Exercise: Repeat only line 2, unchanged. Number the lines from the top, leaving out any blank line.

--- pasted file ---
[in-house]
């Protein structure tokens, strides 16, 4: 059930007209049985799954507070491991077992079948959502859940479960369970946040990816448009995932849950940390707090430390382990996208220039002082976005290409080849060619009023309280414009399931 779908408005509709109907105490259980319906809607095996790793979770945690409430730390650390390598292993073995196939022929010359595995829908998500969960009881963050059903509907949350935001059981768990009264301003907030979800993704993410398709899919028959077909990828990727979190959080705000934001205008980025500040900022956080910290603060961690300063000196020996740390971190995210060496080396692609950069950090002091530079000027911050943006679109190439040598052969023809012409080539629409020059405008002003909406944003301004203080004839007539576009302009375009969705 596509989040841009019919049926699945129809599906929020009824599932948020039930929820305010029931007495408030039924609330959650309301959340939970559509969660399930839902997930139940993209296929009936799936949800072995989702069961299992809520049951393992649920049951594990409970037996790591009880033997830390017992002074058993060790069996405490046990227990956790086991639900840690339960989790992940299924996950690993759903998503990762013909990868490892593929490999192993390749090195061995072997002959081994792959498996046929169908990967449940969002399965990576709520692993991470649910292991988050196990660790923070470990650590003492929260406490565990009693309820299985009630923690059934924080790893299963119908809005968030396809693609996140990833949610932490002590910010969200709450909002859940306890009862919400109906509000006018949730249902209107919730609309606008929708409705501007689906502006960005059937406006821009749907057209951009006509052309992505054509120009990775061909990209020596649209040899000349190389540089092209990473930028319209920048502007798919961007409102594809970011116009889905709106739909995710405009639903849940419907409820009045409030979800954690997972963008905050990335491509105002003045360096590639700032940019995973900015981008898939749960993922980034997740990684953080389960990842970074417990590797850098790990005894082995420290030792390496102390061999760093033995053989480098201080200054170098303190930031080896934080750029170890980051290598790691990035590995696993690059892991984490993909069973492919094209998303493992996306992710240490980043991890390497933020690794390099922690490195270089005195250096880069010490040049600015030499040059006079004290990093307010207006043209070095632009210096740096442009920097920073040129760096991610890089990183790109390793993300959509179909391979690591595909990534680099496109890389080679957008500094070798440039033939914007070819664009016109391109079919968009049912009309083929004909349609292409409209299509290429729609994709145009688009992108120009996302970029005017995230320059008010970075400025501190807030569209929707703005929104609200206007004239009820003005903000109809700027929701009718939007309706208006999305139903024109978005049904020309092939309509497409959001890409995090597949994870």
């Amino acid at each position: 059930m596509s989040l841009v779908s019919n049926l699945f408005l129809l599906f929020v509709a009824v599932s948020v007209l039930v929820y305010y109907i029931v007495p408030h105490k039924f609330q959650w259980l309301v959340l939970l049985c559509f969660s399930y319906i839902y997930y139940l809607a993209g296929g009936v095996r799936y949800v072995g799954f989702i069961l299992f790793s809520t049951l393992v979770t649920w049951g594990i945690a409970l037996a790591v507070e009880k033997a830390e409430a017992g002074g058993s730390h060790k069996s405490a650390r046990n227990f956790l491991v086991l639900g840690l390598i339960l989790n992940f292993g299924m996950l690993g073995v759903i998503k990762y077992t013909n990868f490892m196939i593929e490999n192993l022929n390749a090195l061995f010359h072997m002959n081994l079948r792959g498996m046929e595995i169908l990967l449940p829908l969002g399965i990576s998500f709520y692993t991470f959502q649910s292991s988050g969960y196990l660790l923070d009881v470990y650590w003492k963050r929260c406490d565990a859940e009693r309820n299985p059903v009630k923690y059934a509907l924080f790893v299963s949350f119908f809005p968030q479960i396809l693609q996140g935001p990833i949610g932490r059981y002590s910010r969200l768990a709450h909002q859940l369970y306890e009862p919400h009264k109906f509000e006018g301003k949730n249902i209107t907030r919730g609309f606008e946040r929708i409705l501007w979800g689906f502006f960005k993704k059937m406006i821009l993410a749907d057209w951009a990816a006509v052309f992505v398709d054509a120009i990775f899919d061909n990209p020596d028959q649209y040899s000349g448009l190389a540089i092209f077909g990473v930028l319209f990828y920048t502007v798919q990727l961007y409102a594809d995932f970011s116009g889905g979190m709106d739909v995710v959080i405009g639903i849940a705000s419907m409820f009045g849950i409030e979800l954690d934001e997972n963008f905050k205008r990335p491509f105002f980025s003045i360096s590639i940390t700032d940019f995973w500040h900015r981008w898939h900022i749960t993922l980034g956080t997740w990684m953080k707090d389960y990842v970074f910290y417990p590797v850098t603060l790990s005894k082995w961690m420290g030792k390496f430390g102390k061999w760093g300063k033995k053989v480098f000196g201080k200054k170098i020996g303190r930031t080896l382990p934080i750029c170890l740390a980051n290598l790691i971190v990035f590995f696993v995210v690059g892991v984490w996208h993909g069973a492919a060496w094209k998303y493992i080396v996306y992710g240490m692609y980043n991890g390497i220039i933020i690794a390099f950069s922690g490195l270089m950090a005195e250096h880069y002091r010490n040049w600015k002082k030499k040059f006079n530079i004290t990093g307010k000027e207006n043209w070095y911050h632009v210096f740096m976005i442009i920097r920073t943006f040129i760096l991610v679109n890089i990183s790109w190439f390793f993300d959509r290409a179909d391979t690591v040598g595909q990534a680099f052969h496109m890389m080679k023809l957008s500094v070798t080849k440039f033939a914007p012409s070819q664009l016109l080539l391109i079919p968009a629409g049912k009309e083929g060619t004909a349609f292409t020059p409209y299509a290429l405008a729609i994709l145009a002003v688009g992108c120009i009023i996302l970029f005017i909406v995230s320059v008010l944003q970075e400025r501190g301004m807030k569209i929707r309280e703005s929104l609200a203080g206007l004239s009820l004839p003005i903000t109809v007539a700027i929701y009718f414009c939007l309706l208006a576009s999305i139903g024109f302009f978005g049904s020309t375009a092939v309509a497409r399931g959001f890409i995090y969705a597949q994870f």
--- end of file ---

């Protein structure tokens, strides 16, 4: 059930007209049985799954507070491991077992079948959502859940479960369970946040990816448009995932849950940390707090430390382990996208220039002082976005290409080849060619009023309280414009399931 779908408005509709109907105490259980319906809607095996790793979770945690409430730390650390390598292993073995196939022929010359595995829908998500969960009881963050059903509907949350935001059981768990009264301003907030979800993704993410398709899919028959077909990828990727979190959080705000934001205008980025500040900022956080910290603060961690300063000196020996740390971190995210060496080396692609950069950090002091530079000027911050943006679109190439040598052969023809012409080539629409020059405008002003909406944003301004203080004839007539576009302009375009969705 596509989040841009019919049926699945129809599906929020009824599932948020039930929820305010029931007495408030039924609330959650309301959340939970559509969660399930839902997930139940993209296929009936799936949800072995989702069961299992809520049951393992649920049951594990409970037996790591009880033997830390017992002074058993060790069996405490046990227990956790086991639900840690339960989790992940299924996950690993759903998503990762013909990868490892593929490999192993390749090195061995072997002959081994792959498996046929169908990967449940969002399965990576709520692993991470649910292991988050196990660790923070470990650590003492929260406490565990009693309820299985009630923690059934924080790893299963119908809005968030396809693609996140990833949610932490002590910010969200709450909002859940306890009862919400109906509000006018949730249902209107919730609309606008929708409705501007689906502006960005059937406006821009749907057209951009006509052309992505054509120009990775061909990209020596649209040899000349190389540089092209990473930028319209920048502007798919961007409102594809970011116009889905709106739909995710405009639903849940419907409820009045409030979800954690997972963008905050990335491509105002003045360096590639700032940019995973900015981008898939749960993922980034997740990684953080389960990842970074417990590797850098790990005894082995420290030792390496102390061999760093033995053989480098201080200054170098303190930031080896934080750029170890980051290598790691990035590995696993690059892991984490993909069973492919094209998303493992996306992710240490980043991890390497933020690794390099922690490195270089005195250096880069010490040049600015030499040059006079004290990093307010207006043209070095632009210096740096442009920097920073040129760096991610890089990183790109390793993300959509179909391979690591595909990534680099496109890389080679957008500094070798440039033939914007070819664009016109391109079919968009049912009309083929004909349609292409409209299509290429729609994709145009688009992108120009996302970029005017995230320059008010970075400025501190807030569209929707703005929104609200206007004239009820003005903000109809700027929701009718939007309706208006999305139903024109978005049904020309092939309509497409959001890409995090597949994870």